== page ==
for the auto industry. we examine the new round of labor talks between the u.a.w. and detroit's big three. >> ifill: ray suarez gets an update on the turmoil in libya. >> brown: and we close with a paul solman story about a convicted murderer and middle school dropout who now makes $80,000 a year after completing college while behind bars. >> these are my dreams. i fit in right here, but this is what i'm looking at, this is where i want to be, this is where i can be, this is where i deserve to be. >> brown: that's all ahead on tonight's "newshour." major funding for the pbs newshour has been provided by: >> i mean, where would we be without small businesses? >> we need small businesses. >> they're the ones that help drive growth. >> like electricians, mechanics, carpenters. >> they strengthen our communities. >> every year, chevron spends billions with small businesses. that goes right to the heart of local communities, providing jobs, keeping people at work. they depend on us. >> the economy depends on them. >> and we depend on them. and by the alfred p. sloan foundation. supporting scie
was the big question. it was cleveland himself who recommended going on a boat. >> lehrer: that's all ahead on tonight's "newshour." major funding for the pbs newshour has been provided by: >> well, the best companies are driven by new ideas. >> our history depends on new ideas. we spend billions on advanced technologies. >> it's all about investing in the future. >> we can find new energy-- more cleaner, safer and smarter. >> collaborating with the best in the field. >> chevron works with the smartest people at leading universities and tech companies. >> and yet, it's really basic. >> it's paying off everyday. and the william and flora hewlett foundation, working to solve social and environmental problems at home and around the world. and with the ongoing support of these institutions and foundations. and... this program was made possible by the corporation for public broadcasting. and by contributions to your pbs station from viewers like you. thank you. >> lehrer: senate democrats vowed to stay in session around the clock to resolve the debt crisis. house republicans modified their plan
it would have made a big difference in my household. frankly, i don't think 10% is a bad number. i think you get the number too high, and you end up putting too much of your grade on filling out forms at home where you might or might not have gotten help with it. as opposed to measuring what you have actually learned or what your participation level is. so, i -- i'm not convinced that grading homework really should be a huge part of your grade. >> but do you think homework is part of learning for sdents. >> sure. >> it seems like there's an hour in the classroom and there should be a couple of hours after the classroom as well. >> then you run into problems where kids in middle school have six or seven different teachers, and if each teacher gives a half hour of homework, at night, you have got kids with three-and-a-half hours of homework after they get home from school and do their chores. which really is unreasonable. you have eliminated childhood at that point. >> there is no one-size-fits-all formula. as one of the arguments that has been brought up in favor of this policy, there are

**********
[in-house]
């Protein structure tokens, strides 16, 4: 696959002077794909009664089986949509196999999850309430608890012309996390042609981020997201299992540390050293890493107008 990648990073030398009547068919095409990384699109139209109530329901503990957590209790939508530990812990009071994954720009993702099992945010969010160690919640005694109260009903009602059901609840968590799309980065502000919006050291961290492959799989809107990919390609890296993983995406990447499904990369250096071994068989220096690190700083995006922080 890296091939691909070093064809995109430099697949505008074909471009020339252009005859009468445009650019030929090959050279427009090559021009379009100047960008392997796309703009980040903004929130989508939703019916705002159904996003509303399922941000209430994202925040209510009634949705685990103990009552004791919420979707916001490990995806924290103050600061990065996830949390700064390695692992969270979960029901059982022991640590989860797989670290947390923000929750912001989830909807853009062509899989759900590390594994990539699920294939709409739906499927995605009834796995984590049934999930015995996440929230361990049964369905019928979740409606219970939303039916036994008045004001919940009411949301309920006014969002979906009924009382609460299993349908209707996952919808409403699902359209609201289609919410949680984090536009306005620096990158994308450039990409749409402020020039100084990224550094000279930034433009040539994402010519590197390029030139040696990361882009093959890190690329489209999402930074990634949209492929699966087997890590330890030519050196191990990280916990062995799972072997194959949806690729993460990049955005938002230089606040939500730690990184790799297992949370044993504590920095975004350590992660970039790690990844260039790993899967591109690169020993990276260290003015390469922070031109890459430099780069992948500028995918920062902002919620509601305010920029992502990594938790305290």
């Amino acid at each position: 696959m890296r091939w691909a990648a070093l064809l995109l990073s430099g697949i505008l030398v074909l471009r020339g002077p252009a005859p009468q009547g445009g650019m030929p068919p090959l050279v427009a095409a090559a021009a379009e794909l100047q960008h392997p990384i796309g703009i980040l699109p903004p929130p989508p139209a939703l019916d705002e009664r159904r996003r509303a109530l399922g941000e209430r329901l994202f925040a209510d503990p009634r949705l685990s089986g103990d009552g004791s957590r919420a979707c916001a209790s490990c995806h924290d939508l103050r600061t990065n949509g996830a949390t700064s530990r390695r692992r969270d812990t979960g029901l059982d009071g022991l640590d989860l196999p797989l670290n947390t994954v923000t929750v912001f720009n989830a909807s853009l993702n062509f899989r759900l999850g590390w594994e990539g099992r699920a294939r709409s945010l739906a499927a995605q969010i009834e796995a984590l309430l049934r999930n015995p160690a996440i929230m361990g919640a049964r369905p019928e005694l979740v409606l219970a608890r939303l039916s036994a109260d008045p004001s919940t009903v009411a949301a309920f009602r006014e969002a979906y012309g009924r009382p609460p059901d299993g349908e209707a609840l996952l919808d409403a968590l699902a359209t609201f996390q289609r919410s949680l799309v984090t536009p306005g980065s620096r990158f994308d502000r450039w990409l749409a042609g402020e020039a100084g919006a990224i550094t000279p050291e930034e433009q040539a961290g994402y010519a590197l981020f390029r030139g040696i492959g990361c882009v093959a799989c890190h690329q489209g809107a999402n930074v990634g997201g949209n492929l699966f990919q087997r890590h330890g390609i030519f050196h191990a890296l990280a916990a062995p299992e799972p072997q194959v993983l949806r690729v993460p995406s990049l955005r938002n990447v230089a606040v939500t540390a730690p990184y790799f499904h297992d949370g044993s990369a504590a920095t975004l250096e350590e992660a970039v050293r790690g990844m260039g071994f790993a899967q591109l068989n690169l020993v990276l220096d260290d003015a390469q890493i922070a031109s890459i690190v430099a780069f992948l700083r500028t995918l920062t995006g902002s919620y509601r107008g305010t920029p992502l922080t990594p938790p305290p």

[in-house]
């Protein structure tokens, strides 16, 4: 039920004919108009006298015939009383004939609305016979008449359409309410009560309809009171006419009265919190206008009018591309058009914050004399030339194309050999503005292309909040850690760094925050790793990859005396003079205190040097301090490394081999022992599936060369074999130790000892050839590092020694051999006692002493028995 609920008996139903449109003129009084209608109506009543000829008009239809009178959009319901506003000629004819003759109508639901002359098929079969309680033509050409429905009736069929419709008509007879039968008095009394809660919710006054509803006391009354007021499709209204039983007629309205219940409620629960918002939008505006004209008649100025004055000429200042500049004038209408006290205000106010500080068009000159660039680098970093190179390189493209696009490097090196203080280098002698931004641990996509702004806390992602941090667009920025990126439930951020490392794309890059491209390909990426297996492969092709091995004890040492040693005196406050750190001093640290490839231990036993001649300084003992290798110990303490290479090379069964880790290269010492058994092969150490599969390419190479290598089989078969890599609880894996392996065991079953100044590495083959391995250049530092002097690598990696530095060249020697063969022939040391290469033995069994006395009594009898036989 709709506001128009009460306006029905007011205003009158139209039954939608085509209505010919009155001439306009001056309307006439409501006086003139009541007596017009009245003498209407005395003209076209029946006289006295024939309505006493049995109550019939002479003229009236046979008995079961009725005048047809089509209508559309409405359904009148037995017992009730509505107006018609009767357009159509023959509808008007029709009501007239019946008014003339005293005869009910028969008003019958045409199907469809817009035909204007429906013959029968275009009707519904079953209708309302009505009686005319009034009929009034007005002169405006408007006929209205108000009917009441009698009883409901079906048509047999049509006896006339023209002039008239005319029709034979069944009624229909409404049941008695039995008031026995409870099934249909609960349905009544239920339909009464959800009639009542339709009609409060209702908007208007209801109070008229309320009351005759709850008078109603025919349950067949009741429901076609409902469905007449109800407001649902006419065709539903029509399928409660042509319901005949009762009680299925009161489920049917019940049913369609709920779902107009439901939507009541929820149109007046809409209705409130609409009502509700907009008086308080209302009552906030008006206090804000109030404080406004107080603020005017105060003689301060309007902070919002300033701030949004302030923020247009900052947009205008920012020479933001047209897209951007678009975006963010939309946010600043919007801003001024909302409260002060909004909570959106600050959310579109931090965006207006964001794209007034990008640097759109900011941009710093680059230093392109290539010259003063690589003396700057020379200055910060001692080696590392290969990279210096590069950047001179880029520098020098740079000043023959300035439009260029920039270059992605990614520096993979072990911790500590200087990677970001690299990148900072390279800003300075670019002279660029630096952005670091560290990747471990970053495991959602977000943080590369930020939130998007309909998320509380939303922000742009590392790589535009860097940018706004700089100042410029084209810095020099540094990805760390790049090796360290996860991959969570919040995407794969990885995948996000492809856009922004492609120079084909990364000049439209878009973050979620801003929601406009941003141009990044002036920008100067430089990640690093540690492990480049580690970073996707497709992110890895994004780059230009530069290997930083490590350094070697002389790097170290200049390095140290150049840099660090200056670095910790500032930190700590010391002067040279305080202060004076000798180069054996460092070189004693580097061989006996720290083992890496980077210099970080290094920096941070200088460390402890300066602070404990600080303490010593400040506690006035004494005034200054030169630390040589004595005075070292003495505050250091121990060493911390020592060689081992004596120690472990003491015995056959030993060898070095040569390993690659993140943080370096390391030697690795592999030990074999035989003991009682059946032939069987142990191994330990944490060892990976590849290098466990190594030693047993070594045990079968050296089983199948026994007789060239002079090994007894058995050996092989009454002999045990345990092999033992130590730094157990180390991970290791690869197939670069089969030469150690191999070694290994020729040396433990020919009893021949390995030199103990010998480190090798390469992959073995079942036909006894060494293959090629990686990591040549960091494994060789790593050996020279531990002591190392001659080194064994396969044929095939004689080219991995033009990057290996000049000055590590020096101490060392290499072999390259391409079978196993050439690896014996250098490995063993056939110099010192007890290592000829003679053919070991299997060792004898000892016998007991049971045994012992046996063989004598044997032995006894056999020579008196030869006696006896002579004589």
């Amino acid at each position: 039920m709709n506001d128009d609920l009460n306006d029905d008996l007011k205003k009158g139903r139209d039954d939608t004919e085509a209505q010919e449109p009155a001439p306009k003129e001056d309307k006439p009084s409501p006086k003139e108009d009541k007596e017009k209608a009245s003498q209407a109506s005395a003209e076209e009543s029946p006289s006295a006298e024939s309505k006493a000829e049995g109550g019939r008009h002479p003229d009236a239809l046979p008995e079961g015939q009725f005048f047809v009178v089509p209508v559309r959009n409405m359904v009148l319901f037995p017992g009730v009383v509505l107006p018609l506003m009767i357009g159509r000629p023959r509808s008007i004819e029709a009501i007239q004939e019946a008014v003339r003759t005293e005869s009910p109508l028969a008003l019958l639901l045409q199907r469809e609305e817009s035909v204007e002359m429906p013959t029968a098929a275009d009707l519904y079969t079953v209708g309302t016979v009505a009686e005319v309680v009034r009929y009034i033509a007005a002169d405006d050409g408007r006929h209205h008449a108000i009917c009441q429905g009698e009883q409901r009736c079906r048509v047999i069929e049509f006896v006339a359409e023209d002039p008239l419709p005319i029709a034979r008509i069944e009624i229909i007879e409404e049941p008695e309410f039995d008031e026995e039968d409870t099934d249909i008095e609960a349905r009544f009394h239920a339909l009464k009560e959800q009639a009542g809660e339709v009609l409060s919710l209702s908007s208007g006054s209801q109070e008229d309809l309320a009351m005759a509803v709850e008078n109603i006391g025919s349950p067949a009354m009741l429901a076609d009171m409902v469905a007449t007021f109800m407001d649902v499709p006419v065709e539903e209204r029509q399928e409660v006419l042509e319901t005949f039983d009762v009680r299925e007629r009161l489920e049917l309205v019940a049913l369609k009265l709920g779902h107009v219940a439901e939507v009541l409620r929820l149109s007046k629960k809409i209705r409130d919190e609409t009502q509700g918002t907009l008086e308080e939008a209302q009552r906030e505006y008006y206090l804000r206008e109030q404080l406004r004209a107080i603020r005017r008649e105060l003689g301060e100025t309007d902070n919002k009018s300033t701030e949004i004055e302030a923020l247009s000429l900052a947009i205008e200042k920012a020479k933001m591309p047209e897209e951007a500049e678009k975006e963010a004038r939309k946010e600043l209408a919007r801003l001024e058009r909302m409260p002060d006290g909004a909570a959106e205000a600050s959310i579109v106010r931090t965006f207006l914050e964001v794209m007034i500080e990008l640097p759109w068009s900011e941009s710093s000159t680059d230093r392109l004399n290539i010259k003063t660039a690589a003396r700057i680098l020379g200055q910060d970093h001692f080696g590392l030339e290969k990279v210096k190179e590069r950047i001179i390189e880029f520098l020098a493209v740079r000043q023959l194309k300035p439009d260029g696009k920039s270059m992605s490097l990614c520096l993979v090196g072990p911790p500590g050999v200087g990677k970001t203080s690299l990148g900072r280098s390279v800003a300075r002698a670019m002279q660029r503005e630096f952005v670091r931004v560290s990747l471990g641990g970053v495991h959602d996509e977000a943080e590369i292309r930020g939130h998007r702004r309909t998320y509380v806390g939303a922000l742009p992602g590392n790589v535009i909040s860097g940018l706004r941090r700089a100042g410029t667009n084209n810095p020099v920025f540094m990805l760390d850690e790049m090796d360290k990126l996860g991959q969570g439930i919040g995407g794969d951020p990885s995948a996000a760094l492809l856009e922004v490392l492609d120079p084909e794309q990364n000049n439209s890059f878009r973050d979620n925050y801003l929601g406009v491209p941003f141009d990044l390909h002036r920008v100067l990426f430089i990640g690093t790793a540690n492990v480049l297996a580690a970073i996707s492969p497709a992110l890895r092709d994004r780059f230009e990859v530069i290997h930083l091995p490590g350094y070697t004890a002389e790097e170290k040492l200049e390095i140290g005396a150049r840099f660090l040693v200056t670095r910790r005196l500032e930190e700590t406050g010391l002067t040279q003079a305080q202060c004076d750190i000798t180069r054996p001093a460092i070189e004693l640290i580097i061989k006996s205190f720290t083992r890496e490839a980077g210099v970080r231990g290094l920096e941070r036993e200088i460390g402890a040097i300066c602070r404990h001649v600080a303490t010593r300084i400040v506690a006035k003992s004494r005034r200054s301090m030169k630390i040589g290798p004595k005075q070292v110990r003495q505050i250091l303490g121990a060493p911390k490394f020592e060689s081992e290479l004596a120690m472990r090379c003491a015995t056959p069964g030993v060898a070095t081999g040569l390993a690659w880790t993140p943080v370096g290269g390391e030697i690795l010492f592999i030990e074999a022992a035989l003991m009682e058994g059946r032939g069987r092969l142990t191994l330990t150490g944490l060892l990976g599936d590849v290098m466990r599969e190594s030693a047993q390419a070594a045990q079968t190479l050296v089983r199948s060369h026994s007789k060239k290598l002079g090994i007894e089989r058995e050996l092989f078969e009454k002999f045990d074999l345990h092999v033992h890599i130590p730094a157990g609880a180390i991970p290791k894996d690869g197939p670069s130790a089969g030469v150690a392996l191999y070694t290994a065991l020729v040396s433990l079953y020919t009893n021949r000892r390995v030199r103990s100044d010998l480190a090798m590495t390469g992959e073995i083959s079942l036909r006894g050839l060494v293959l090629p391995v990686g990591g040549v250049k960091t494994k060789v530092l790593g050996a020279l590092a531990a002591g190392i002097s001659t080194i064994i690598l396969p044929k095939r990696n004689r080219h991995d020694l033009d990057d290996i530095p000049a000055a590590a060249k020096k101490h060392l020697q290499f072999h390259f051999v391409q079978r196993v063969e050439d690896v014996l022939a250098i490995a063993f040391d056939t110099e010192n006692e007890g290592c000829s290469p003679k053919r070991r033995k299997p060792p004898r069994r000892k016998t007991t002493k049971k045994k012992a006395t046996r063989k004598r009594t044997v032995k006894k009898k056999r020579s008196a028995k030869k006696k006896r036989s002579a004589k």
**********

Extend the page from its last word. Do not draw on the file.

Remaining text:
we have a small wall and we're gradually moving to a big wall. and we'l graduly see one brick after another. it's hard work. it's partly imagination, a lot of it is perspation. i mean aot of it is just real grind in the laboratory. it needs money it needs resource. it needs focus d i ink there's many really good people including some at my own institution rockefeller university who are doing excellent work in this area. >> where are we in terms of are reaping t benefits of the map of the human again ly. >> switch to the genome. >> yes. what i can say about that. the first thing is some people have been a little disappointed because they felt you know we got the genome that was nearly the end of the story. >> dow understand their disappointment. >> i understand this because in fact we should have made it clear as scientists is actually the beginning of the story. i have a metaphor for this. if you were writing a play, the sequence of the genome is like having the list of characters at the beginning of the play. and the job, you can't write the play without the list of characters, tha